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Power loss when warm

I have a 1997 Subaru Outback with 180,000 miles. In January I was driving up the steep hill to the ski lift when it completely lost power. I left it on a side street and walked up. Later that day I managed to get it home and figured it must have had water in the fuel. (We had a long stretch of monsoon-type rain and the car sat with only 1/4 tank of fuel, overnight the temps dropped to well below freezing). A month later I got a new fuel pump in the mail, drained the fuel tank, installed it, and it ran fine. 3 months later I am driving normally for about 15 min, I come to a stop, and when I try to accelerate again, there is no power. I put the engine in park and put my foot on the gas. It revs just fine. I try to drive again, no power. This time, the check engine light flashed and then remained on. I left the car on the side of the road and returned a few hours later. It started just fine. I drove until a few minutes after the car got up to temp. Then I completely lost power…engine still running, just no power. It revved fine in park. The only anomalies are these: while driving I noticed the fuel gauge drawing down faster than usual, and then rising again once the engine was off. It was the first time in a month or so that I had driven fast about 40mph. I was on a bumpy dirt road.

 I am thinking this could be something electrical as it only happens when the car is warm. Perhaps a bad ground somewhere or bad crank position sensor, O2 sensor etc. 
 It could be a worn engine/bad compression...although I imagine I would hear rough running sounds/ misfires etc from the engine or also have difficulty revving in park. 

It’s interesting puzzle and I’m curious to hear your thoughts! Thanks!

Mechanic has to hook up a scanner to retreive the stored code.You might have to tow the car to him or pay him to come see it.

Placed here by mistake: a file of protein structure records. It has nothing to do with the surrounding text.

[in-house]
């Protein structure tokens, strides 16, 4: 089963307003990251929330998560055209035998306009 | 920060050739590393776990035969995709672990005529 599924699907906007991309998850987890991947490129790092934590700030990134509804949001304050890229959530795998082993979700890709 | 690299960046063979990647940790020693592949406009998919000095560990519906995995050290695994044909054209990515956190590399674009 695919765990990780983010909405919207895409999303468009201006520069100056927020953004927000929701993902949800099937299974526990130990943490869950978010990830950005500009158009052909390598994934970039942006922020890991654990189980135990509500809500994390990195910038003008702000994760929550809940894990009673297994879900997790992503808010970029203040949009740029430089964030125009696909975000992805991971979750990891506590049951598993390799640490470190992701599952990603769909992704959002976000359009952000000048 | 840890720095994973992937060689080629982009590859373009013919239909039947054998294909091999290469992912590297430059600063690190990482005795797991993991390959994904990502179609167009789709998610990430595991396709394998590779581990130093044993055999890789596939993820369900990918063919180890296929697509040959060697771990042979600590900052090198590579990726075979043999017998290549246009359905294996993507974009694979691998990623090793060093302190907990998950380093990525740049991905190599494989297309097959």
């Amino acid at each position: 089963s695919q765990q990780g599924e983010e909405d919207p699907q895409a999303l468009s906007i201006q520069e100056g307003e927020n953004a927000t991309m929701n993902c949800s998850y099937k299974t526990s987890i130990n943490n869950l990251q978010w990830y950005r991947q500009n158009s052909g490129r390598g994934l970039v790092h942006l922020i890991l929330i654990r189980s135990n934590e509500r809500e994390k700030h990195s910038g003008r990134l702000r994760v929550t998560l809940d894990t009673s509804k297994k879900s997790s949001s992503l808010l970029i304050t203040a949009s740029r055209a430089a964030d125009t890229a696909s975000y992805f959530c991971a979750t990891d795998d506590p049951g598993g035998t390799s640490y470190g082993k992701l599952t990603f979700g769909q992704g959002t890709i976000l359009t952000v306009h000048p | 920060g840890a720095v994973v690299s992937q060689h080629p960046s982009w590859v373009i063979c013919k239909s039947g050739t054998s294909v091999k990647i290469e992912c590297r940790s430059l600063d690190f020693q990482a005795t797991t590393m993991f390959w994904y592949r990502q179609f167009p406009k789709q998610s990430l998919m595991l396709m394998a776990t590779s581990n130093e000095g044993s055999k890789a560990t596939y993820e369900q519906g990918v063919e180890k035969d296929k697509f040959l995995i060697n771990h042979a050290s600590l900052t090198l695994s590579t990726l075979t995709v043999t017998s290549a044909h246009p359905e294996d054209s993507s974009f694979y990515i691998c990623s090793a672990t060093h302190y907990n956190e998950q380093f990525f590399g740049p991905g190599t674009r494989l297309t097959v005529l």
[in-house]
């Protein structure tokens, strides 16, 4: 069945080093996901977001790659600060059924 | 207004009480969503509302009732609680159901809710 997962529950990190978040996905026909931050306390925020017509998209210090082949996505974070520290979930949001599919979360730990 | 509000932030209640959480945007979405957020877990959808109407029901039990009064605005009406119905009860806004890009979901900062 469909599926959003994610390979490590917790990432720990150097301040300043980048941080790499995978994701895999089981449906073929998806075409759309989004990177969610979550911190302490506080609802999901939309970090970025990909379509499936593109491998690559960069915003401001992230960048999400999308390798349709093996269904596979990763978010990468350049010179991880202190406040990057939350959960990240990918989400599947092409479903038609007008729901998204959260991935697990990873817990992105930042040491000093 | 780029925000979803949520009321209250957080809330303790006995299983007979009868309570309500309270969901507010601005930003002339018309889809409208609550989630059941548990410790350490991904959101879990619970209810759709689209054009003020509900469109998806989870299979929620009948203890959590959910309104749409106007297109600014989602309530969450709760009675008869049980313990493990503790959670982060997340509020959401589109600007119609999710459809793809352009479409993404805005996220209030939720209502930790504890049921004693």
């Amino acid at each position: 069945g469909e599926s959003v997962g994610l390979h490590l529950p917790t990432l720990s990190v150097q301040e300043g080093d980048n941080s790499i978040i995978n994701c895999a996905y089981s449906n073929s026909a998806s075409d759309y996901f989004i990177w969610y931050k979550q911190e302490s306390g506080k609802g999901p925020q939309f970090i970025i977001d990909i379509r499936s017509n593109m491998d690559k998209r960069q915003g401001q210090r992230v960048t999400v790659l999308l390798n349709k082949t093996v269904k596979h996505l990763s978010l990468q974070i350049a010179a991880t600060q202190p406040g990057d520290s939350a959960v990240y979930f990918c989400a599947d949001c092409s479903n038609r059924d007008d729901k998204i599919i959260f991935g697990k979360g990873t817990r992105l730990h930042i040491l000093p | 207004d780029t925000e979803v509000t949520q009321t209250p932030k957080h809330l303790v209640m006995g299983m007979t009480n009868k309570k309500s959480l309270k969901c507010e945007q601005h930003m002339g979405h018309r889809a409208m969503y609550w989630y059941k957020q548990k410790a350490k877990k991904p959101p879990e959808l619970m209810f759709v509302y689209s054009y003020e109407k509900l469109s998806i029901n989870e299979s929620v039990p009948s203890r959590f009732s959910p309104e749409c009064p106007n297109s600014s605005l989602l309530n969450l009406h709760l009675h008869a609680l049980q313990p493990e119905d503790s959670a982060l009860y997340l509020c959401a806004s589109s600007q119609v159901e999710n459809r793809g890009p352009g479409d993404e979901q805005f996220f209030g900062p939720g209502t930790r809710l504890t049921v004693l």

As soon as one experiences a problem like this and while still on the road one can look under the hood for obvious things like cracked or disconnected vacuum lines, low fluids, etc. Next, before throwing parts at the car, is to run a diagnostic scan which any mechanic can do and which many parts stores will do for free, to see if it’s something simple that you can fix. If not obvious or beyond your capabilities, it’s mechanic time. Continuing to drive a car that isn’t running right, and especially if the CEL stays on, can lead to big $$$ engine and/or catalytic converter damage.

When you say no power does that mean it revs but doesn’t go? Is it a stick shift or auto? I’m just thinking maybe a slipping clutch or failing auto trans.

If it’s not transmission then it’s either a fuel problem or electrical problem. Fuel problems aren’t usually intermittent.

Replacing the fuel pump is a lot of time and money. I’m wondering why you thought that was your problem. When a fuel pump fails the engine stops.

The easiest thing to do is free - get your codes checked like Ken said.

Hello! Thanks for the advice. It is an automatic. Replacing the fuel pump worked for the issue in January. I identified it as a fuel issue as the old pump was making a loud whine that it
had not before. The car would start but die after few seconds.

As to the new issue! I went out to the car today and it started right away and sounded fine. It drove a few feet but immediately lost power, even when cold. I towed it back to town. I pulled the CEL codes: misfire on two cylinders. After starting and stalling the engine a couple times the

ATF light blinked, then went out. I will try to pull the ATF codes. There is an audible electrical hum from the top of the engine even when off and the key is out. The only way to get it to stop is to disconnect the battery.
This car may have multiple gremlins.